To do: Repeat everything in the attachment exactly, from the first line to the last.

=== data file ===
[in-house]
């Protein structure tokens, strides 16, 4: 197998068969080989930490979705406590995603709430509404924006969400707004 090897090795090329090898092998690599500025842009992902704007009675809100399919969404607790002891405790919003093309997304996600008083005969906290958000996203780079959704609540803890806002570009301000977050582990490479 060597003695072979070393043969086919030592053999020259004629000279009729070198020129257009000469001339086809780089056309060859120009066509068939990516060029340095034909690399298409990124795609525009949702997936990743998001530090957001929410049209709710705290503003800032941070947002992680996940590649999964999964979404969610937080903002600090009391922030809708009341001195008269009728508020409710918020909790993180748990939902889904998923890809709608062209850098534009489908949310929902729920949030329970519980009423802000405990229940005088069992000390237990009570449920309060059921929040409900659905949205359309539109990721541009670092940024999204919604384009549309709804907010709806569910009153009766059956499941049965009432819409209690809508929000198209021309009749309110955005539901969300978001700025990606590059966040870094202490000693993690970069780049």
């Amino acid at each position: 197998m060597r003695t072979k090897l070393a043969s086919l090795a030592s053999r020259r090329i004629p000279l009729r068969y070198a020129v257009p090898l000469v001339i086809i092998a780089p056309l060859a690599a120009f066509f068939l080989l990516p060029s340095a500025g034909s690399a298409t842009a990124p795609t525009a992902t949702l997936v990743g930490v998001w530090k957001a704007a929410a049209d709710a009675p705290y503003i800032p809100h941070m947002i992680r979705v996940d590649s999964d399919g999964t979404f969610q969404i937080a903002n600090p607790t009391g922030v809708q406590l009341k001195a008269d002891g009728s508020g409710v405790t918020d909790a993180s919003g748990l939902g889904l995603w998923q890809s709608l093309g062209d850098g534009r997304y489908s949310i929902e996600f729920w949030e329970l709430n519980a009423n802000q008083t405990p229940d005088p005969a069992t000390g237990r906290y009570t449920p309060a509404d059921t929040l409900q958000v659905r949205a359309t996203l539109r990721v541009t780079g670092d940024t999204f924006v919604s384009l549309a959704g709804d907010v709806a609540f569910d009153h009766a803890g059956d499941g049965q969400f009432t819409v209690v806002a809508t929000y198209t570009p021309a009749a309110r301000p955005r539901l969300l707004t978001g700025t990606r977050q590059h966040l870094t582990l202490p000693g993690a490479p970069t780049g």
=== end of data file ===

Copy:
[in-house]
């Protein structure tokens, strides 16, 4: 197998068969080989930490979705406590995603709430509404924006969400707004 090897090795090329090898092998690599500025842009992902704007009675809100399919969404607790002891405790919003093309997304996600008083005969906290958000996203780079959704609540803890806002570009301000977050582990490479 060597003695072979070393043969086919030592053999020259004629000279009729070198020129257009000469001339086809780089056309060859120009066509068939990516060029340095034909690399298409990124795609525009949702997936990743998001530090957001929410049209709710705290503003800032941070947002992680996940590649999964999964979404969610937080903002600090009391922030809708009341001195008269009728508020409710918020909790993180748990939902889904998923890809709608062209850098534009489908949310929902729920949030329970519980009423802000405990229940005088069992000390237990009570449920309060059921929040409900659905949205359309539109990721541009670092940024999204919604384009549309709804907010709806569910009153009766059956499941049965009432819409209690809508929000198209021309009749309110955005539901969300978001700025990606590059966040870094202490000693993690970069780049």
């Amino acid at each position: 197998m060597r003695t072979k090897l070393a043969s086919l090795a030592s053999r020259r090329i004629p000279l009729r068969y070198a020129v257009p090898l000469v001339i086809i092998a780089p056309l060859a690599a120009f066509f068939l080989l990516p060029s340095a500025g034909s690399a298409t842009a990124p795609t525009a992902t949702l997936v990743g930490v998001w530090k957001a704007a929410a049209d709710a009675p705290y503003i800032p809100h941070m947002i992680r979705v996940d590649s999964d399919g999964t979404f969610q969404i937080a903002n600090p607790t009391g922030v809708q406590l009341k001195a008269d002891g009728s508020g409710v405790t918020d909790a993180s919003g748990l939902g889904l995603w998923q890809s709608l093309g062209d850098g534009r997304y489908s949310i929902e996600f729920w949030e329970l709430n519980a009423n802000q008083t405990p229940d005088p005969a069992t000390g237990r906290y009570t449920p309060a509404d059921t929040l409900q958000v659905r949205a359309t996203l539109r990721v541009t780079g670092d940024t999204f924006v919604s384009l549309a959704g709804d907010v709806a609540f569910d009153h009766a803890g059956d499941g049965q969400f009432t819409v209690v806002a809508t929000y198209t570009p021309a009749a309110r301000p955005r539901l969300l707004t978001g700025t990606r977050q590059h966040l870094t582990l202490p000693g993690a490479p970069t780049g």